Awhile back, fellow Book Rioter Leslie and I were tossing book recommendations back and forth online when the topic of fiction in familiar places came up. Does reading a book set in a place you’re familiar with — your current city, the state you grew up in, a place you use to vacation at as a kid — make the experience of reading the book better or worse? Does recognizing the scenery make you more critical of errors or charmed by the familiarity?
Leslie’s Picks (the Outer Banks, New York City)
Novels set in the Outer Banks of North Carolina — I think this might be cheating a little bit, but this seems to be a genre all in itself. Nicholas Sparks has made a career out of it. When I was a kid, we spent most of our vacations on the Outer Banks, often in Hatteras or Ocracoke, but sometimes other parts as well. When I was a kid, I would devour novels and stories, some of them self-published or published by very small local presses, that were set on the islands. There’s just something magical about reading a book set in the place you are visiting.
When I was putting together a list of possible books for this post, there was a novel that I kept thinking of but I couldn’t remember the name. Some research turned up the novel Teetoncey by Theodore Taylor. It has a deliciously cheesy cover and I remember loving it as a child, but I haven’t reread it since to give you an opinion as an adult.
In the meantime, I can recommend The Watery Part of the World by Michael Parker, which actually has a similar plot. If you have spent any time on the Outer Banks, you will recognize both the contemporary setting and the historical. For me, what I loved most about this magnificent novel was the setting. Yes, the language was beautiful and the story excellent and melancholy, but the way Parker describes the Outer Banks is just so perfect. I can’t imagine a better reading experience than being there and reading The Watery Part of the World.
(Full disclosure: I work for the company that publishes The Watery Part of the World, but I read it before I was hired and I have been trying to get people to read it ever since. It was one of my favorite reads of 2011.)
Rules of Civility by Amor Towles — This was the first book that I read set in New York City after moving there. I was never one of those people who obsessed over the city and dreamed of living here. I never read books about New York and thought about what it might be like to live in a place like that or even imagined that that’s where I’d end up. But here I am and I found myself nodding often when I was reading Rules of Civility, narrated by a New York native during the 1930s. This book so perfectly captures certain aspects of New York life that New York City often seemed like another character in the book. It’s one of the things I loved most about reading Rules of Civility — seeing the streets and people I recognized, even though the time period is so different from ours.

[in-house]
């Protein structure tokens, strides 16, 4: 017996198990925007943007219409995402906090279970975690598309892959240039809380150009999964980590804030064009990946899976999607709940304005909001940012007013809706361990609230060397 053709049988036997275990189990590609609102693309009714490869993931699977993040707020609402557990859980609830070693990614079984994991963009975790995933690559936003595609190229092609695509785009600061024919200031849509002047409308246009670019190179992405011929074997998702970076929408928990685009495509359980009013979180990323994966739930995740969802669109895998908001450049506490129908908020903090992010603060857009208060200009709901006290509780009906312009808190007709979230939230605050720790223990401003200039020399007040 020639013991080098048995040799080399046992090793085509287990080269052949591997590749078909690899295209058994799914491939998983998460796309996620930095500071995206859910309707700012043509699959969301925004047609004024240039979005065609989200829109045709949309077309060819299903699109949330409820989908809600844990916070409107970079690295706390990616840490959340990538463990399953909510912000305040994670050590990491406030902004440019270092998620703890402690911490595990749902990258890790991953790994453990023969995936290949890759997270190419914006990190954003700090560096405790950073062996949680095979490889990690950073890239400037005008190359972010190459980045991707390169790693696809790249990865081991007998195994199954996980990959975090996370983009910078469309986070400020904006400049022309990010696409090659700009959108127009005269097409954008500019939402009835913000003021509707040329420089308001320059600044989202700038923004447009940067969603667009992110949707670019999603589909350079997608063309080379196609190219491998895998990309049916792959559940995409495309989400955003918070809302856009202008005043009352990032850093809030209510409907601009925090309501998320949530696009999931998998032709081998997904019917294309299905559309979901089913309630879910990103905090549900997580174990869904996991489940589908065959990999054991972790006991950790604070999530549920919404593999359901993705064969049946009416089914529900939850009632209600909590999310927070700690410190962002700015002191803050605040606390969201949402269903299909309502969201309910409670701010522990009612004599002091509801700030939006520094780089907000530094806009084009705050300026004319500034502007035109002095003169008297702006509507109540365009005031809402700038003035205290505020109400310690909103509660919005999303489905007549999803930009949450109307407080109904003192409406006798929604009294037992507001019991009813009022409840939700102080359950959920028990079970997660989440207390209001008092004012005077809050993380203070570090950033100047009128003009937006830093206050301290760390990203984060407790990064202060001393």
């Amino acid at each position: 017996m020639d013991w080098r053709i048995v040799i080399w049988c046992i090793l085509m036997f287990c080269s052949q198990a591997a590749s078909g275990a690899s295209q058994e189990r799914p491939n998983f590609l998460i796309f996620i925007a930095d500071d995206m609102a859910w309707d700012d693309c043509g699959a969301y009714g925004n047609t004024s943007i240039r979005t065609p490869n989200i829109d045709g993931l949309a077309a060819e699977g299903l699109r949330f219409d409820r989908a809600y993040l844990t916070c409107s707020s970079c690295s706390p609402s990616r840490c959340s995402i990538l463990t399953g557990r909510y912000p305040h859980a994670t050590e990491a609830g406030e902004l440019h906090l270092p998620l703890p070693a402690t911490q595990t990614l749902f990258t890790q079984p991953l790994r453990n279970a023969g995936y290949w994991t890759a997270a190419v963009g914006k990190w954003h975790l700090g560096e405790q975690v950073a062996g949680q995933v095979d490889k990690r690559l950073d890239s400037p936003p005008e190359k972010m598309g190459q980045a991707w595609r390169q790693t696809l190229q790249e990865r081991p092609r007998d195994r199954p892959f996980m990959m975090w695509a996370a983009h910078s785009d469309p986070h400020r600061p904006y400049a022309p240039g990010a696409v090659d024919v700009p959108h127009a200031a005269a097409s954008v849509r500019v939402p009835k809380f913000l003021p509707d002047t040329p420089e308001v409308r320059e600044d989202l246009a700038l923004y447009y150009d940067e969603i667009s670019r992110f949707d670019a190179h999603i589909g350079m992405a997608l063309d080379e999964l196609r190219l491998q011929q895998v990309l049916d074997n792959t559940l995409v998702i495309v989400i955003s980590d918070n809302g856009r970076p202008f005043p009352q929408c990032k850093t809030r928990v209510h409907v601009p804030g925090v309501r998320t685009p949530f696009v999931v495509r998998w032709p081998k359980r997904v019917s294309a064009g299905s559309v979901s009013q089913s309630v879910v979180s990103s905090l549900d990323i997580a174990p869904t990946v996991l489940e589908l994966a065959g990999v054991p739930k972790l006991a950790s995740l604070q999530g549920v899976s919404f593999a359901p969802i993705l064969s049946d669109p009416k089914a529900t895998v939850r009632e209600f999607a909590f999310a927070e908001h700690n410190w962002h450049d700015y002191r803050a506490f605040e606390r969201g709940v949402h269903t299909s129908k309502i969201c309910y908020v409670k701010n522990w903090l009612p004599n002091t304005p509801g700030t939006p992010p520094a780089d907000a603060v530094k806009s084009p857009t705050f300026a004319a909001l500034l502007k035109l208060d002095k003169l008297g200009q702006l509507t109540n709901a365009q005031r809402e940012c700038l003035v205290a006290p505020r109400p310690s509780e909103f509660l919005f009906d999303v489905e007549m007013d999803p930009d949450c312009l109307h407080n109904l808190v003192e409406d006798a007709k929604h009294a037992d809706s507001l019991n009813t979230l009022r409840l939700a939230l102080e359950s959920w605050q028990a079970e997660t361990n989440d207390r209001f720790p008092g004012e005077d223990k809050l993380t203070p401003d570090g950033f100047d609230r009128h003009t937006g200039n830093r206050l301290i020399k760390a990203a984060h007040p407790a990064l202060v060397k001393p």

Kim’s Picks (Madison, Wisconsin and Rural Minnesota)
But Not for Long by Michelle Wildgen — I’ve actually written about But Not For Long here on Book Riot once before, on a list of books I recommended reading during a blizzard. The book is set in a slightly off-kilter version of Madison, Wisconsin, the town where I went to grad school. The story, which centers around three housemates living in a sustainable food co-op, takes place over three days, as a quiet apocalypse — blackouts, gas shortages, and other unnamed signs of the end times — threatens to overtake the city.
I think the familiar setting (along with a sort of end-of-the-world feeling in Madison in 2011 thanks to some political upheaval) made this book click for me even more than it might have otherwise. Wildgen really got both the particular hippie spirit of Madison, while twisting familiar people and places to fit her story.
Dakota: A Spiritual Geography by Kathleen Norris — This is my counter-example, a book where the book’s setting made me actively dislike it, at least on a first reading. I first read Dakota — a “meditation on life in the Great Plains” — as a sophomore in college during a class on creative nonfiction. Our teacher picked the book, in part, because our small liberal arts college was located far out on the prairie near where the Great Plains begins.
I think my professor’s point in choosing the book was to help us see how we could find rich stories in our everyday scenery, but reading a book this deeply poetic about a landscape as harsh as the prairie during February in Minnesota made us more miserable than inspired. The book was almost universally disliked by my classmates, even though we acknowledged it was a quality piece of writing. I’ve read some chapters from Dakota again in a different setting, and really loved it, so I’m mixed on this one.
If you want to try and find books to read set somewhere familiar to you, one website to try is Books Set In — http://www.bookssetin.com. The search function is a little slow, but it’s a fun site to play around with.
What are you favorite books set in a familiar place?